Informational Writing: Whoa! Are you on Track? (Day 6 of 15)
Lesson 6 of 15
Objective: SWBAT read over their collected research, reflect on its completeness, and make a plan for more.
Moving to the Common Core this year has caused big change in our instruction. I’ve challenged myself to rethink how I teach non-fiction so that students gain a greater understanding and appreciation of the genre. For this reason, I reworked my reading and writing non-fiction units so that they are completely intertwined and cohesive. You’ll find those lessons that focused mainly on reading skills in the unit called, “All About Non-fiction” while those centered around writing skills in this unit called, “Informational Writing Project.”
In this sister unit, students apply what they’re learning about non-fiction text structures and features to their non-fiction writing. They’ll spend four weeks choosing, researching, and writing about the topics of their choice. Their completed projects will be a four-chapter book complete with text features. Most of the lessons included in this unit are ones that introduce a step in our writing process. While I’ve listed each as lasting one day, oftentimes each would carry over several days in my classroom. You decide what works best for your students and pace the lessons accordingly.
Setting a Purpose
Students have been elbow deep in research for several days now - using both books and the internet. Before we get too far into the process, I want to pause for a whole group check in to make sure we’re all on the right path. As we meet together, I explain this to students, as it is the focus of today’s writing lesson.
I tell students that sometimes when we are learning about a topic in which we’re interested, it’s easy to get carried away learning new information and just write down everything we find that sounds interesting. However, as writers we need to keep our purpose in mind. For this project, our focus is not just to learn about a topic, but it’s also to learn it well enough to teach. When we write informational texts, others will read our work to learn about a topic. Just like when we read non-fiction informational texts. Yes, we pick up the text because we are interested in its topic. But, we really pick up this kind of text in order to learn from it.
Earlier in the unit, you chose four chapters for your informational book. These are the areas about your topic that you have chosen to study. As we’ve collected research, it would be very easy to focus on only one part of our topic (one chapter) or even to collect information that isn’t related at all to what we’ve chosen to study. Today’s lesson is about being analytical. I tell students that “analyzing” is just a big word for looking closely at something. During workshop today, they will take a close look at their research, see what chapters might need a little attention, and then make a plan to give it just that!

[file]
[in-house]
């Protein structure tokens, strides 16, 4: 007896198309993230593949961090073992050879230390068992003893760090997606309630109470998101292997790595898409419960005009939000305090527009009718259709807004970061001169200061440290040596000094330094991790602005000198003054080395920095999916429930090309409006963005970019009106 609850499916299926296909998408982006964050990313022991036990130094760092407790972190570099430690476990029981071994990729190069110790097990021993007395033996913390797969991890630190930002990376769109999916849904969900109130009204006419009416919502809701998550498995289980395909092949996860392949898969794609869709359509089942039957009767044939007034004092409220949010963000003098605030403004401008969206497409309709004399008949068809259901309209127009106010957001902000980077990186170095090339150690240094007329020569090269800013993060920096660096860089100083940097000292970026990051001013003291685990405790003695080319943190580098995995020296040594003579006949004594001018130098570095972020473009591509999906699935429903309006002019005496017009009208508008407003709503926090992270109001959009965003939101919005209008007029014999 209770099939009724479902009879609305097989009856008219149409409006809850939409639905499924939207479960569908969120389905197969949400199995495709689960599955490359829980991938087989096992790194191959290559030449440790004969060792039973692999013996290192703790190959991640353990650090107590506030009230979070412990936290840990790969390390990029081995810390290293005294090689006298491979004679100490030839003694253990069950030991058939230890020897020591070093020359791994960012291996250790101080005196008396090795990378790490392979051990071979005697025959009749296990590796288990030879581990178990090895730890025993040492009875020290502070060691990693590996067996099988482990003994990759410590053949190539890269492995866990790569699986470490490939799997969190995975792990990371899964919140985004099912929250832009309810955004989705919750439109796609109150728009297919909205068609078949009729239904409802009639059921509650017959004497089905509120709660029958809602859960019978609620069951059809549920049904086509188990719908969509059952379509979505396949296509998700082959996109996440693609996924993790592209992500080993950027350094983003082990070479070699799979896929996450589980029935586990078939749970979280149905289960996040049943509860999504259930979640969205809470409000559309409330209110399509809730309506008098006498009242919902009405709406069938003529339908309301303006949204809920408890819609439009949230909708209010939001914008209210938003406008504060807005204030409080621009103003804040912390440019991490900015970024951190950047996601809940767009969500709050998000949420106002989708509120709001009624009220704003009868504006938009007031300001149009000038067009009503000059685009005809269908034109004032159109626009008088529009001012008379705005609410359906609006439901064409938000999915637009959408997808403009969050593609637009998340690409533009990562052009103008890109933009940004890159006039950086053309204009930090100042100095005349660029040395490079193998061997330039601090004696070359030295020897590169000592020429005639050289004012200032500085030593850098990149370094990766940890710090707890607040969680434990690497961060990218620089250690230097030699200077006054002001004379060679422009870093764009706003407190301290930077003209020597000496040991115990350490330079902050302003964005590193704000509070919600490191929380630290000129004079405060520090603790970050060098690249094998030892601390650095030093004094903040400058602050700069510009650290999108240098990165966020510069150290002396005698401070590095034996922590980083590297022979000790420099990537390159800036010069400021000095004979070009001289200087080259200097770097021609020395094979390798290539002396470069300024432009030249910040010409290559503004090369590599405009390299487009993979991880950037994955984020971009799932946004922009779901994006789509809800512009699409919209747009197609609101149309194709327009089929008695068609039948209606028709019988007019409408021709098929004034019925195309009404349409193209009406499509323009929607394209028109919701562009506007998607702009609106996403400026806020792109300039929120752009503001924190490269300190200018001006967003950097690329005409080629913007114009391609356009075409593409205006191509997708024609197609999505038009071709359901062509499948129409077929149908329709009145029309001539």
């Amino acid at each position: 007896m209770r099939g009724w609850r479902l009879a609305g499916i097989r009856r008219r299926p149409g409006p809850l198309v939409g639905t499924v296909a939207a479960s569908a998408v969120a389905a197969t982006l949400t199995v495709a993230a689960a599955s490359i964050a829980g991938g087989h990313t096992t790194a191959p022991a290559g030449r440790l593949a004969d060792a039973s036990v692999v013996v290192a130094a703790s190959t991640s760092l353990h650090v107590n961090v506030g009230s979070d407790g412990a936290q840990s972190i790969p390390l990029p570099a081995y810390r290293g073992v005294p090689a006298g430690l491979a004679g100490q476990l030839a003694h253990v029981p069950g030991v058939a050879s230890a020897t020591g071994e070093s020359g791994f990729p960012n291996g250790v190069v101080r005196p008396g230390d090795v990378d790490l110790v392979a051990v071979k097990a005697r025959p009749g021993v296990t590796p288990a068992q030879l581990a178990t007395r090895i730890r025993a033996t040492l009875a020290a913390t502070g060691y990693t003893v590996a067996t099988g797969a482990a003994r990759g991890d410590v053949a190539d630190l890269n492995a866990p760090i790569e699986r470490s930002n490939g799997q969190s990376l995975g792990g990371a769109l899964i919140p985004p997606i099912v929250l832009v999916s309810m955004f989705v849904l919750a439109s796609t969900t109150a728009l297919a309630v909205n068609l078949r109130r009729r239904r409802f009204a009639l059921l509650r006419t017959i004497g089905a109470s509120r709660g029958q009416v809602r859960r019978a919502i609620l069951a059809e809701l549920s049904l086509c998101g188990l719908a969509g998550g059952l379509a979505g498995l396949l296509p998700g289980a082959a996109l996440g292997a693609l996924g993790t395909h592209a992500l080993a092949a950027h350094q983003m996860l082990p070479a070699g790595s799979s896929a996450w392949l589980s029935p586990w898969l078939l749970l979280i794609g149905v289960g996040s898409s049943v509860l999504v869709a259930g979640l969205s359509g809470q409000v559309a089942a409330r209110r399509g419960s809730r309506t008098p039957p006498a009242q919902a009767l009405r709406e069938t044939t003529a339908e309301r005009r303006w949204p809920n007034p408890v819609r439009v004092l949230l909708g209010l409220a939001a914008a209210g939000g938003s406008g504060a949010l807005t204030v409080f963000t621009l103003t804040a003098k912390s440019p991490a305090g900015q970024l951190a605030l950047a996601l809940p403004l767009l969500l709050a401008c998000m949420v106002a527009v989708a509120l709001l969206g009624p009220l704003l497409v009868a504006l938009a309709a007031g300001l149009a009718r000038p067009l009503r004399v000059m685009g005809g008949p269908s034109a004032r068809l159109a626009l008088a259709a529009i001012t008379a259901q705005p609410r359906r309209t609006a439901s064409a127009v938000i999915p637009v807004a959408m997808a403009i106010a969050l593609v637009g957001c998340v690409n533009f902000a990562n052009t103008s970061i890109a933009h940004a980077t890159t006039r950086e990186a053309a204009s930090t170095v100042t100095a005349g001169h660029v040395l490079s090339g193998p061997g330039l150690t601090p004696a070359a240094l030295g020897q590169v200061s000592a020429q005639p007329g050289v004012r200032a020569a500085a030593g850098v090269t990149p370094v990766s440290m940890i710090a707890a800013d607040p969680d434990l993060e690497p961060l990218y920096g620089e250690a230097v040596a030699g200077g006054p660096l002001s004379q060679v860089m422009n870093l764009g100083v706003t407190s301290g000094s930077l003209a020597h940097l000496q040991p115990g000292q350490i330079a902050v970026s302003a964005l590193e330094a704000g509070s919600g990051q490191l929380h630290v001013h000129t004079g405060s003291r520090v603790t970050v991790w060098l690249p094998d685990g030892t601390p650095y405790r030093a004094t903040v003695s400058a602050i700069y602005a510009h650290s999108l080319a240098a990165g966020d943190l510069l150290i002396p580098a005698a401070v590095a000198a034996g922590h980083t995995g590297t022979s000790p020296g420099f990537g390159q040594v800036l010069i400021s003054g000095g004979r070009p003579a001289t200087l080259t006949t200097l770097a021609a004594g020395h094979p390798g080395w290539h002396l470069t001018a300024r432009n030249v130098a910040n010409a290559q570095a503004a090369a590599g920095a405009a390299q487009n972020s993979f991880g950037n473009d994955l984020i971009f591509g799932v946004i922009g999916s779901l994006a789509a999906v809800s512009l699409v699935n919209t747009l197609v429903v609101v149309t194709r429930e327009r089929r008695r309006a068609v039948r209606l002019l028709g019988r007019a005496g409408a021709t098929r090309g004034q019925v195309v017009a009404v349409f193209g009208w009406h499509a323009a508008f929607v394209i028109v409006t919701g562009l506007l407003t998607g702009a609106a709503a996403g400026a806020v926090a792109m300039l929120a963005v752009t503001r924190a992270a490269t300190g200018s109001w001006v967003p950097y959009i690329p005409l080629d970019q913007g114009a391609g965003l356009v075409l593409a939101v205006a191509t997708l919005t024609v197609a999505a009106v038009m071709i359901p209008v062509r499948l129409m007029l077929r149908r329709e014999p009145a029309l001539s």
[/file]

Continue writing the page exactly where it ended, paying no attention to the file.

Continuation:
Whole Group Model
I use my own “research” as a model. I post my bellybutton research notes from my notebook on the SmartBoard for everyone to see. I begin with the first chapter and read it aloud. As I read, I stop when I notice that a certain fact doesn’t really match up with the chapter that I’ve written it in. So I model the thinking process, “Here’s where we come to analyzing our information. I’ve decided that this fact just doesn’t fit with this chapter. That was the easy part. Now, I need to decide what to do with it. I really only have two options. First - is it a fact that would fit well with another chapter? If so, then I move it to the correct one. The second option is getting rid of it all together because it doesn’t go with any of my chapters - I must have written it down just because it caught my interest! As I read over my chapter titles and think about the focus of each, I’ve decided that this fact really belongs in my third chapter. Now, today isn’t about revising or editing whole paragraphs and chapters. Today is just about determining if we have the right kinds of information and what else we still need to collect. So, should you decide that a fact needs to be removed completely from your project, cross it out. However, if you decide that it should be moved, simply star it and make a note about which chapter it should go instead.” I model this by putting a star and the number 3 by this sentence. I then explain that we’ll work on moving and rearranging sentences in another lesson.
Making a Plan
When our work time is up, I gather students’ attention one more time for our final step. I explain that the last step is to make a list of the topics that need a little extra attention (more information). “Of your four chapters, you probably have some chapters that are nearly complete with information while others have very little. Make a list of those chapters that really need your attention so that tomorrow when we visit the computer lab again, you will have a specific focus for your research.” I give students a few minutes to complete their lists and then have them put all materials away. As explained, the lists will hold students accountable for the time spent in the lab and give them a better understanding of how much work they still have to do.